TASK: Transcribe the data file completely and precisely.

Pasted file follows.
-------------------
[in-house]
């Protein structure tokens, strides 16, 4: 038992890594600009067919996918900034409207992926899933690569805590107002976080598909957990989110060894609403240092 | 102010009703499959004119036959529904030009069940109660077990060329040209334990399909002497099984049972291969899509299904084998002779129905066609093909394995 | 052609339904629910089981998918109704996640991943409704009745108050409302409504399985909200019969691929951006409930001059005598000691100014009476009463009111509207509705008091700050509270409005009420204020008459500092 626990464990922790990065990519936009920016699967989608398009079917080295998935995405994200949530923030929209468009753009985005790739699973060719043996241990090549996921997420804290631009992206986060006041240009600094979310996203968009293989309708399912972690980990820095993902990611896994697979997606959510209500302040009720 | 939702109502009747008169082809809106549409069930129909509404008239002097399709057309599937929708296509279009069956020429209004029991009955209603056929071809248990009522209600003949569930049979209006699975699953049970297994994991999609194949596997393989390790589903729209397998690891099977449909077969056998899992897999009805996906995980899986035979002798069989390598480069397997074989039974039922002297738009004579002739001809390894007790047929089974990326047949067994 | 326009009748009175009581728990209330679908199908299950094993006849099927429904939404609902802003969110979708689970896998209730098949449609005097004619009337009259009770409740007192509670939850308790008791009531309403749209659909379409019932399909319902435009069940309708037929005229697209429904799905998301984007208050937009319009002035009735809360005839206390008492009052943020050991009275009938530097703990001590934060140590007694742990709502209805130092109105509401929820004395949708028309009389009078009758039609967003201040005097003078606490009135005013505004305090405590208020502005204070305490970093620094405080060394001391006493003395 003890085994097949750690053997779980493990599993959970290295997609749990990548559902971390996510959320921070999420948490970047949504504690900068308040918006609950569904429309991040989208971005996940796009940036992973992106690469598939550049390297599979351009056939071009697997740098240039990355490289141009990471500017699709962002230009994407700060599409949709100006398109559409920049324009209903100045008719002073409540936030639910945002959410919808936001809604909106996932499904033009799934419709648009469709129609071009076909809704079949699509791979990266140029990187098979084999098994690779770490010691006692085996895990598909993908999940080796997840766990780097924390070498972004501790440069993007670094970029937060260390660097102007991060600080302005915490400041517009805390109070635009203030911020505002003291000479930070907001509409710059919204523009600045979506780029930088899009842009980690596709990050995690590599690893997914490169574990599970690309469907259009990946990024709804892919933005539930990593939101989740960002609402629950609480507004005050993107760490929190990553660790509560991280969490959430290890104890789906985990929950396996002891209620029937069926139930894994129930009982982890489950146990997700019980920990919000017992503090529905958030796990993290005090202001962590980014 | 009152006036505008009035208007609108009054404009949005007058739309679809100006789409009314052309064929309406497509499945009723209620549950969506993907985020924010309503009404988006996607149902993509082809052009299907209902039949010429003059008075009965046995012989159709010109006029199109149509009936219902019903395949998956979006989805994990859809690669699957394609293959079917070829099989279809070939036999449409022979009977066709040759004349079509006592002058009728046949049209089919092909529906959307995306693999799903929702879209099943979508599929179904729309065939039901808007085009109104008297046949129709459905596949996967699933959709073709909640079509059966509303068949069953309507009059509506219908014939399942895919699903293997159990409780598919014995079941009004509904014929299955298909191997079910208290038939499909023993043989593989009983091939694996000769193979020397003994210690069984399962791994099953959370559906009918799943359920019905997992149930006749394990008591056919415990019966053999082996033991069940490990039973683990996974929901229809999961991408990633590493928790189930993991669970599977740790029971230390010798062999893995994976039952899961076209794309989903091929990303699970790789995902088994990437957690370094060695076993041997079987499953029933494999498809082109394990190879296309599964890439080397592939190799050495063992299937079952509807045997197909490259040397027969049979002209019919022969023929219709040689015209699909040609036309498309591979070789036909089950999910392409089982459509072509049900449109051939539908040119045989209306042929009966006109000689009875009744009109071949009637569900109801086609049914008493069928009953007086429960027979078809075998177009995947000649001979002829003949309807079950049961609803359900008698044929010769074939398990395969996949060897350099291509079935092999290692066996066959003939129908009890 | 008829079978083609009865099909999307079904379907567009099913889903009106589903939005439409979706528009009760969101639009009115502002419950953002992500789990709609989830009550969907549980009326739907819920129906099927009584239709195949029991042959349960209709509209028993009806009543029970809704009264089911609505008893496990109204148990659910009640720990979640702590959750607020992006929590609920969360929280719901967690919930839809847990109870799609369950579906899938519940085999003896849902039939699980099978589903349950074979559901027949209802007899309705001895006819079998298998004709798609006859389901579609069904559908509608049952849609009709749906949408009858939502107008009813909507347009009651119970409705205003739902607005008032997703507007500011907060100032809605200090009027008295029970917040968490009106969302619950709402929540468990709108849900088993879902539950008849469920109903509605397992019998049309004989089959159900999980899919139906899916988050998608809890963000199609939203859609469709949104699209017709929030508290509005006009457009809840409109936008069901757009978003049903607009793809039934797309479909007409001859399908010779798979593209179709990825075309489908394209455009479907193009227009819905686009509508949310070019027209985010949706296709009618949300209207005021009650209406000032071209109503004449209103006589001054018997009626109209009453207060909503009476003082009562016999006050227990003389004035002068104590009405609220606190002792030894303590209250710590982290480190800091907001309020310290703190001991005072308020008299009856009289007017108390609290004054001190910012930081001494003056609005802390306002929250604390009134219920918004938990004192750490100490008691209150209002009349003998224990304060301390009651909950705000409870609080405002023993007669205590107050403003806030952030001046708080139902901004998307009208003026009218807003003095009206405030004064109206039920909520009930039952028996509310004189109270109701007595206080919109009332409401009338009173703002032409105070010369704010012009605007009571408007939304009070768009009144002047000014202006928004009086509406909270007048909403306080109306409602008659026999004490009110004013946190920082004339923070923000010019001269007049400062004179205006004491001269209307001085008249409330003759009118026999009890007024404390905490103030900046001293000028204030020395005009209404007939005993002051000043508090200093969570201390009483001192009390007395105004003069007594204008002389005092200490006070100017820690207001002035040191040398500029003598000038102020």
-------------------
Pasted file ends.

[in-house]
């Protein structure tokens, strides 16, 4: 038992890594600009067919996918900034409207992926899933690569805590107002976080598909957990989110060894609403240092 | 102010009703499959004119036959529904030009069940109660077990060329040209334990399909002497099984049972291969899509299904084998002779129905066609093909394995 | 052609339904629910089981998918109704996640991943409704009745108050409302409504399985909200019969691929951006409930001059005598000691100014009476009463009111509207509705008091700050509270409005009420204020008459500092 626990464990922790990065990519936009920016699967989608398009079917080295998935995405994200949530923030929209468009753009985005790739699973060719043996241990090549996921997420804290631009992206986060006041240009600094979310996203968009293989309708399912972690980990820095993902990611896994697979997606959510209500302040009720 | 939702109502009747008169082809809106549409069930129909509404008239002097399709057309599937929708296509279009069956020429209004029991009955209603056929071809248990009522209600003949569930049979209006699975699953049970297994994991999609194949596997393989390790589903729209397998690891099977449909077969056998899992897999009805996906995980899986035979002798069989390598480069397997074989039974039922002297738009004579002739001809390894007790047929089974990326047949067994 | 326009009748009175009581728990209330679908199908299950094993006849099927429904939404609902802003969110979708689970896998209730098949449609005097004619009337009259009770409740007192509670939850308790008791009531309403749209659909379409019932399909319902435009069940309708037929005229697209429904799905998301984007208050937009319009002035009735809360005839206390008492009052943020050991009275009938530097703990001590934060140590007694742990709502209805130092109105509401929820004395949708028309009389009078009758039609967003201040005097003078606490009135005013505004305090405590208020502005204070305490970093620094405080060394001391006493003395 003890085994097949750690053997779980493990599993959970290295997609749990990548559902971390996510959320921070999420948490970047949504504690900068308040918006609950569904429309991040989208971005996940796009940036992973992106690469598939550049390297599979351009056939071009697997740098240039990355490289141009990471500017699709962002230009994407700060599409949709100006398109559409920049324009209903100045008719002073409540936030639910945002959410919808936001809604909106996932499904033009799934419709648009469709129609071009076909809704079949699509791979990266140029990187098979084999098994690779770490010691006692085996895990598909993908999940080796997840766990780097924390070498972004501790440069993007670094970029937060260390660097102007991060600080302005915490400041517009805390109070635009203030911020505002003291000479930070907001509409710059919204523009600045979506780029930088899009842009980690596709990050995690590599690893997914490169574990599970690309469907259009990946990024709804892919933005539930990593939101989740960002609402629950609480507004005050993107760490929190990553660790509560991280969490959430290890104890789906985990929950396996002891209620029937069926139930894994129930009982982890489950146990997700019980920990919000017992503090529905958030796990993290005090202001962590980014 | 009152006036505008009035208007609108009054404009949005007058739309679809100006789409009314052309064929309406497509499945009723209620549950969506993907985020924010309503009404988006996607149902993509082809052009299907209902039949010429003059008075009965046995012989159709010109006029199109149509009936219902019903395949998956979006989805994990859809690669699957394609293959079917070829099989279809070939036999449409022979009977066709040759004349079509006592002058009728046949049209089919092909529906959307995306693999799903929702879209099943979508599929179904729309065939039901808007085009109104008297046949129709459905596949996967699933959709073709909640079509059966509303068949069953309507009059509506219908014939399942895919699903293997159990409780598919014995079941009004509904014929299955298909191997079910208290038939499909023993043989593989009983091939694996000769193979020397003994210690069984399962791994099953959370559906009918799943359920019905997992149930006749394990008591056919415990019966053999082996033991069940490990039973683990996974929901229809999961991408990633590493928790189930993991669970599977740790029971230390010798062999893995994976039952899961076209794309989903091929990303699970790789995902088994990437957690370094060695076993041997079987499953029933494999498809082109394990190879296309599964890439080397592939190799050495063992299937079952509807045997197909490259040397027969049979002209019919022969023929219709040689015209699909040609036309498309591979070789036909089950999910392409089982459509072509049900449109051939539908040119045989209306042929009966006109000689009875009744009109071949009637569900109801086609049914008493069928009953007086429960027979078809075998177009995947000649001979002829003949309807079950049961609803359900008698044929010769074939398990395969996949060897350099291509079935092999290692066996066959003939129908009890 | 008829079978083609009865099909999307079904379907567009099913889903009106589903939005439409979706528009009760969101639009009115502002419950953002992500789990709609989830009550969907549980009326739907819920129906099927009584239709195949029991042959349960209709509209028993009806009543029970809704009264089911609505008893496990109204148990659910009640720990979640702590959750607020992006929590609920969360929280719901967690919930839809847990109870799609369950579906899938519940085999003896849902039939699980099978589903349950074979559901027949209802007899309705001895006819079998298998004709798609006859389901579609069904559908509608049952849609009709749906949408009858939502107008009813909507347009009651119970409705205003739902607005008032997703507007500011907060100032809605200090009027008295029970917040968490009106969302619950709402929540468990709108849900088993879902539950008849469920109903509605397992019998049309004989089959159900999980899919139906899916988050998608809890963000199609939203859609469709949104699209017709929030508290509005006009457009809840409109936008069901757009978003049903607009793809039934797309479909007409001859399908010779798979593209179709990825075309489908394209455009479907193009227009819905686009509508949310070019027209985010949706296709009618949300209207005021009650209406000032071209109503004449209103006589001054018997009626109209009453207060909503009476003082009562016999006050227990003389004035002068104590009405609220606190002792030894303590209250710590982290480190800091907001309020310290703190001991005072308020008299009856009289007017108390609290004054001190910012930081001494003056609005802390306002929250604390009134219920918004938990004192750490100490008691209150209002009349003998224990304060301390009651909950705000409870609080405002023993007669205590107050403003806030952030001046708080139902901004998307009208003026009218807003003095009206405030004064109206039920909520009930039952028996509310004189109270109701007595206080919109009332409401009338009173703002032409105070010369704010012009605007009571408007939304009070768009009144002047000014202006928004009086509406909270007048909403306080109306409602008659026999004490009110004013946190920082004339923070923000010019001269007049400062004179205006004491001269209307001085008249409330003759009118026999009890007024404390905490103030900046001293000028204030020395005009209404007939005993002051000043508090200093969570201390009483001192009390007395105004003069007594204008002389005092200490006070100017820690207001002035040191040398500029003598000038102020």